Some animals do not seem to age at all. If they do age, it occurs at such a slow rate that their aging has not been demonstrated. Non-aging animals experience a peak in their physiological functions at some point, but these functions do not seem to decline.... non-aging animals do not live forever because of accidents, disease and predation.[12]

Perhaps the most astounding data come from the field studies of the Scottish ornithologist George Dunnet who has spent a lifetime observing a colony of marine birds called fulmars (Fulmarus glacialis) on the Orkney Islands. He reports that:

Fulmars show no increase in mortality rate and no decline in female reproduction up to at least the age of 40 years. Certainly, no species of a similarly-sized mammal is known to maintain her fertility at a comparable age. Do these birds avoid aging altogether? We do not know.[13]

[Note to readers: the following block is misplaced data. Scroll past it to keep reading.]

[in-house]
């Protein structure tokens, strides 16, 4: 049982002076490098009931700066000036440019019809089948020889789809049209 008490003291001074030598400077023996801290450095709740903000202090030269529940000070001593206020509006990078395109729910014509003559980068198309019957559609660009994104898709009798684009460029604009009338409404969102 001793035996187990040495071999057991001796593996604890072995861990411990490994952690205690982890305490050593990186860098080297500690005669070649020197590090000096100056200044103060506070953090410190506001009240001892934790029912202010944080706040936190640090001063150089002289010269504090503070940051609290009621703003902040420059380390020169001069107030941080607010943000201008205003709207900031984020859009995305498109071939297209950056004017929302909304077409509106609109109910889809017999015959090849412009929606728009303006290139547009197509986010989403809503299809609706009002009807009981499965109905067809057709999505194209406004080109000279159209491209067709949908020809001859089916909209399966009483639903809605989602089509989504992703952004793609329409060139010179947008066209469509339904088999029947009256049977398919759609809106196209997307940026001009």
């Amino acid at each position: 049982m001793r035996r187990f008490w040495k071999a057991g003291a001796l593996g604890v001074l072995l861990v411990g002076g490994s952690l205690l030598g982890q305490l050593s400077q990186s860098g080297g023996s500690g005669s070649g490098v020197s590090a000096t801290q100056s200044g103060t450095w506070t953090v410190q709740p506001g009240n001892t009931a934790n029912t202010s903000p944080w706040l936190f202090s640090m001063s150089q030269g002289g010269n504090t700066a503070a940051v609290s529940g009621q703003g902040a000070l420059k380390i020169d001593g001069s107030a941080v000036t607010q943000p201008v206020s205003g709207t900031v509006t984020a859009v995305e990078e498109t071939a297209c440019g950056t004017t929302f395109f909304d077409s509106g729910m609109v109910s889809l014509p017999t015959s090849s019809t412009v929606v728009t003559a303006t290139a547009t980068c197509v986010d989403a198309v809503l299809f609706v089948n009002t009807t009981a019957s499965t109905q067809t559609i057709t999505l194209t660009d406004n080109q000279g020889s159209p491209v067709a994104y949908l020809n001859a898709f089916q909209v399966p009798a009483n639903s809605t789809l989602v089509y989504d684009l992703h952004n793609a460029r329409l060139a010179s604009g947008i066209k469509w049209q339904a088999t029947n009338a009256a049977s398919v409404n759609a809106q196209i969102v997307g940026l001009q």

As of 1990, the Milwaukee zoo and the Moscow zoo each possessed an Andean condor (Vultur gryphus) this is nearly 80 years old, continues to lay eggs, and shows no signs at all of aging.[14] Studies of turtles and certain fish yield similar results:

One specimen of Marion's tortoise (Geochelone gigantea) died accidentally at 150 years of age in a British fort on Mauritius. Studies in progress on other turtle species suggest that they remain fertile throughout their life and that their mortality rate remains low.... The longevity records for fish are held by rock fish and sturgeon (Acipenser fulvescens), which reach 150 years of age, as confirmed by the number of rings on their scales. The very old individuals of rock fish (Sebates aleutianus) studied by Bruce Leaman of the Pacific Biological Station of Fisheries, produced normal egg masses and showed no sign of the usual tumors and other pathological lesions found in mammals at advanced ages.[15]

The data for plants (primarily trees) are no less astonishing.